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Delivered in 3 - 5 working days
Repeats can only be purchased by credit card. Your account will be debited R176 on the 15th of every month. Pause or cancel at any time.
This Product Contains: 60 Capsules
Flush-Free Niacin by Solal is a slow release form of niacin, which is a form of vitamin B3 that causes significantly less skin flushing than conventional niacin does. It helps reduce cravings for alcohol and reduce the formation of acetaldehyde, a toxic alcohol metabolite.
These capsules maintain healthy cholesterol metabolism and also improve blood circulation, especially to the peripheral parts of the body, such as the hands and feet. Use during pregnancy and breastfeeding is not recommended, as safety has not been established.
Hypromellose (Cellulose) Vegetarian Capsule Shell (Gelatine Free), Microcrystalline Cellulose, Magnesium Stearate (Vegetarian - Flow Agent), Magnesium Silicate, Silicon Dioxide And Colloidal Silicon Dioxide. Contains Plant Extracts And Natural Fillers, With No Colourants Added - Therefore The Colour Of The Capsule Contents May Vary Slightly From Batch To Batch.
RDA is calculated on a 2 000 calorie intake for a 70kg person. Please consult the packaging for any RDA's relating to this product.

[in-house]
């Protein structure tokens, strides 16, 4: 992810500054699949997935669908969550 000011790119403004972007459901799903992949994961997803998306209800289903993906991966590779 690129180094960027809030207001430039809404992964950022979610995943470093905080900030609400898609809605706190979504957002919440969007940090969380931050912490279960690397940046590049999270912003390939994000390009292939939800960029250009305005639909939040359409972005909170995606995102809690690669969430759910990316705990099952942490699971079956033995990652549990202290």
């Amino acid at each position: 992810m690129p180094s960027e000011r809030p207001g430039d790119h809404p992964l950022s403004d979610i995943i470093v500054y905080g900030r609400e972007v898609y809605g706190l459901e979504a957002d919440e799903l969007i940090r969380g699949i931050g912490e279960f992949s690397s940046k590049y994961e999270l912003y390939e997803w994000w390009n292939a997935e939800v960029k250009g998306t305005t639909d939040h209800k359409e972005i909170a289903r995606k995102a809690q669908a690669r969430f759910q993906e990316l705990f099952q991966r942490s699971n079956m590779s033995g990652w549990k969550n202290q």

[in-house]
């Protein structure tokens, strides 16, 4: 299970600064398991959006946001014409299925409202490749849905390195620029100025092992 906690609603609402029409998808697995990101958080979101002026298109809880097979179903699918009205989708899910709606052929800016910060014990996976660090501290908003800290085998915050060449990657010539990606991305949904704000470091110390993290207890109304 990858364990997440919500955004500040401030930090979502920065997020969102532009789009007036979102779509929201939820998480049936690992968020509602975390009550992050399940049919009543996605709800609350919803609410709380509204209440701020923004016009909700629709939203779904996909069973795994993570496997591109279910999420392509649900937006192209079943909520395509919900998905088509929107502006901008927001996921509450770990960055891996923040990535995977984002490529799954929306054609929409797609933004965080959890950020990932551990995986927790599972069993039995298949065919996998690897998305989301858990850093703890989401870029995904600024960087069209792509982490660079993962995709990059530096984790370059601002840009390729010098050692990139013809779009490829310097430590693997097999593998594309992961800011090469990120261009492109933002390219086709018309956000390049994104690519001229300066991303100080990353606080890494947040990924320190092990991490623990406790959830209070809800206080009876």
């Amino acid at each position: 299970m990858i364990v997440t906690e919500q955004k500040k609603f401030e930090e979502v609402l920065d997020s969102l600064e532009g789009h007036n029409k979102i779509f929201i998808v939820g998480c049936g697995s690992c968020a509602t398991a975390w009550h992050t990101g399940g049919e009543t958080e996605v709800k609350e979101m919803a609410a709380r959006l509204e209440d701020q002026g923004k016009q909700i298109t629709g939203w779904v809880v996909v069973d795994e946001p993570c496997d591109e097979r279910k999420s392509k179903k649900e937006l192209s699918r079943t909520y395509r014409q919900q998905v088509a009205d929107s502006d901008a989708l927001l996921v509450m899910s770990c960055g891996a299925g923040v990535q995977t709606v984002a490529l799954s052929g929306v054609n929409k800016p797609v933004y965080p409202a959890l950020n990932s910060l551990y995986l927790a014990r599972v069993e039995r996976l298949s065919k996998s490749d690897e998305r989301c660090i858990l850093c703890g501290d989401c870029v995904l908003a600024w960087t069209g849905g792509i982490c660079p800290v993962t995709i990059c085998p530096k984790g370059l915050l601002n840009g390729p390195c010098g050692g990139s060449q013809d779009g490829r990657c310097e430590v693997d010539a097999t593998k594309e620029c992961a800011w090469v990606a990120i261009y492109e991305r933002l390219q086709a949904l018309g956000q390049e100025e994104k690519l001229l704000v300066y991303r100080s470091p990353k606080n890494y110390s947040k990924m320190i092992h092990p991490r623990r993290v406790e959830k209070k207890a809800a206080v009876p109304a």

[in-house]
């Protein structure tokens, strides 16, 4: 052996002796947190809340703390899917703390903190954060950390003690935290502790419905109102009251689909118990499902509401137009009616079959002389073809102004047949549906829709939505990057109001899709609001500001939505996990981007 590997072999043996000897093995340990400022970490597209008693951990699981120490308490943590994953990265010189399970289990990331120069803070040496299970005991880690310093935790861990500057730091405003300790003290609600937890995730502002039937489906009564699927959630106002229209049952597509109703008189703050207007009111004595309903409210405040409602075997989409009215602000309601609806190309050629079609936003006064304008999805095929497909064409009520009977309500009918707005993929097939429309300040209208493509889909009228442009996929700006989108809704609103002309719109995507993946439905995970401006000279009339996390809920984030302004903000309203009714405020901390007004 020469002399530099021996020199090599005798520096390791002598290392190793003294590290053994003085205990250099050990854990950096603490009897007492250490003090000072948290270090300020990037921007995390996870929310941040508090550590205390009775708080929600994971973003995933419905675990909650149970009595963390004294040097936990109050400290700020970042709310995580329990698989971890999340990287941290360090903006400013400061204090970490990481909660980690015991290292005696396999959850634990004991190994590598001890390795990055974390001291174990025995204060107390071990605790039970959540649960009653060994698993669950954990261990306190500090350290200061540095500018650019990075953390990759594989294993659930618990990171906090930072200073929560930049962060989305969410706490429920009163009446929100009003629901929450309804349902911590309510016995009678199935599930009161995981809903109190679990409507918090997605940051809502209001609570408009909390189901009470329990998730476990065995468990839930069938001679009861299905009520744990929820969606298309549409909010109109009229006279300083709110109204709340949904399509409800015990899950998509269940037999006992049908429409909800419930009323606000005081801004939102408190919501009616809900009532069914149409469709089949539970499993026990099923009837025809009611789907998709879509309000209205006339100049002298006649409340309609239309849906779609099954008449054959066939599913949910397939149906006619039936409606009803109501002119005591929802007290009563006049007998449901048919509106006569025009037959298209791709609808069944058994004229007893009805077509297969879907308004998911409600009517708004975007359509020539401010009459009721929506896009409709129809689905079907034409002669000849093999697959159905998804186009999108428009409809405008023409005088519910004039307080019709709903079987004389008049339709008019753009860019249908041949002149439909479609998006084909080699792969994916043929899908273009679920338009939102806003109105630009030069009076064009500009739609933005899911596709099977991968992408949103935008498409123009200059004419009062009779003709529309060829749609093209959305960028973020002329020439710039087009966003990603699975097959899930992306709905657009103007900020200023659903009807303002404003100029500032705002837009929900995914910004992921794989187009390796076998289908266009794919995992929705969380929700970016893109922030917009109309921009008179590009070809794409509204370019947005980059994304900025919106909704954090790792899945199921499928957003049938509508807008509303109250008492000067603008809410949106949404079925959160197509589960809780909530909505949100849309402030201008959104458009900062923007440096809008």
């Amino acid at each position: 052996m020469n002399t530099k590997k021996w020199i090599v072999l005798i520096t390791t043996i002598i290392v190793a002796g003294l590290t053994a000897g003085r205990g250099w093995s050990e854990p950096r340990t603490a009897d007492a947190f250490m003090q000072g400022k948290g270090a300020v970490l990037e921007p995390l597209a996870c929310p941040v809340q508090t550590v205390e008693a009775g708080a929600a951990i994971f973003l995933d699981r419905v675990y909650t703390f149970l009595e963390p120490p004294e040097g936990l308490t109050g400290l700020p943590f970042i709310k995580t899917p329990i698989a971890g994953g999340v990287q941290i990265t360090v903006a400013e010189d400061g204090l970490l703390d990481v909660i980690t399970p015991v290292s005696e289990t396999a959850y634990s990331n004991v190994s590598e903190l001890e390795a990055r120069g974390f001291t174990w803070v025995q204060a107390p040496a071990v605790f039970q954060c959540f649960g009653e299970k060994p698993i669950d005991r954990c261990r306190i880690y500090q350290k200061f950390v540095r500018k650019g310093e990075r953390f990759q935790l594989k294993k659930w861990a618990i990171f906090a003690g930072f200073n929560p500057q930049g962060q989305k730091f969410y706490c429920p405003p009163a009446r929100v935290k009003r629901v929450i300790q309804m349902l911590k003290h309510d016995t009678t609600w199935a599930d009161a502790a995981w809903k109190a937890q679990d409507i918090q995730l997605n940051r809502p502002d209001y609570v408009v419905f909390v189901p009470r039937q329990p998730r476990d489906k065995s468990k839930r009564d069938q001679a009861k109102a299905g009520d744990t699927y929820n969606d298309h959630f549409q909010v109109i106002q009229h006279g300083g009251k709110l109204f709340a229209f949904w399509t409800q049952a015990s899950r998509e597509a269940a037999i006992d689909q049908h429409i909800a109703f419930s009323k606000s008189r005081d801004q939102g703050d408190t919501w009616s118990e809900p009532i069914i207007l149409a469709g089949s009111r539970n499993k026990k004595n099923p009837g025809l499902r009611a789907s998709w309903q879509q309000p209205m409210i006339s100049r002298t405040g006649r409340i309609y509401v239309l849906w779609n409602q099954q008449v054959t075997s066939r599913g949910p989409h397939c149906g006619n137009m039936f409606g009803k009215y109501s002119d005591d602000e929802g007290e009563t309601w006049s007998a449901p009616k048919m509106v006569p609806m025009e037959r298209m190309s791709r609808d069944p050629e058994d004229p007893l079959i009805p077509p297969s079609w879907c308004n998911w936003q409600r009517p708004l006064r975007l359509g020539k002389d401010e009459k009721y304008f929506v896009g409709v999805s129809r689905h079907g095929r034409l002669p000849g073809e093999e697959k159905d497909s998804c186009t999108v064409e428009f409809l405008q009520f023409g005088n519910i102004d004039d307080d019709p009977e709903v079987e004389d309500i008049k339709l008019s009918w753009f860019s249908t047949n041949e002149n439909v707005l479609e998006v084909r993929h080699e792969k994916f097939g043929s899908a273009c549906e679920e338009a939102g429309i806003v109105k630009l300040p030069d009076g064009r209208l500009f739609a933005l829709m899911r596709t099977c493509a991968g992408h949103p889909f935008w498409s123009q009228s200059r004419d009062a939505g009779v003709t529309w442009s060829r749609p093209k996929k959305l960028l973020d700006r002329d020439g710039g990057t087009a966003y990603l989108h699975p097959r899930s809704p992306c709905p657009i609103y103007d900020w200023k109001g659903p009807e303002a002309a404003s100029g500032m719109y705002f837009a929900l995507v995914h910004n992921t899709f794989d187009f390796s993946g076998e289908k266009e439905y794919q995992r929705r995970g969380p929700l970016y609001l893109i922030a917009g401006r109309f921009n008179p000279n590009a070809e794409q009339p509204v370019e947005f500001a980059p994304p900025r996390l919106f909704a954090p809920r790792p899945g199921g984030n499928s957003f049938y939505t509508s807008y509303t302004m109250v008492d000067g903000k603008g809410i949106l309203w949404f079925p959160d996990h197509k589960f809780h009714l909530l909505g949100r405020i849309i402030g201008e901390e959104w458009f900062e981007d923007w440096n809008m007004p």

Store in a cool dry place below 25°C. Keep out of the reach of children.
Adults and children over 12 years of age: Take 1 capsule once or twice daily, with meals. Doses as high as 6 capsules daily (3000mg) can be used, but only under the supervision of a health care provider.
Safety in pregnancy and breastfeeding has not been established. Liver disease: Inositol nicotinate should be avoided in people with liver disease. Niacin and niacinamide have been associated with liver damage. Anticoagulant medicines: Theoretically, concomitant use might increase the risk of bleading, due to the fibrinolytic effects of inositol nicotinate.
HMG CoA Reductase Inhibitors (Statins) lipid-lowering medicines: Concomitant use may lead to increased risk of myopathy (combined therapy should include careful monitoring).
Alcohol: May exacerbate flushing and pruritis.
Antidiabetes medicines: Concomitant use might interfere with blood glucose control. Inositol nicotinate is metabolized to niacin in the body. Niacin and niacinamide can interfere with blood glucose control requiring dosing adjustment of antidiabetic agents.
Transdermal nicotine: Concomitant use of niacin and transdermal nicotine increases the risk of flushing and dizziness. Inositol nicotinate is metabolized to niacin in the body.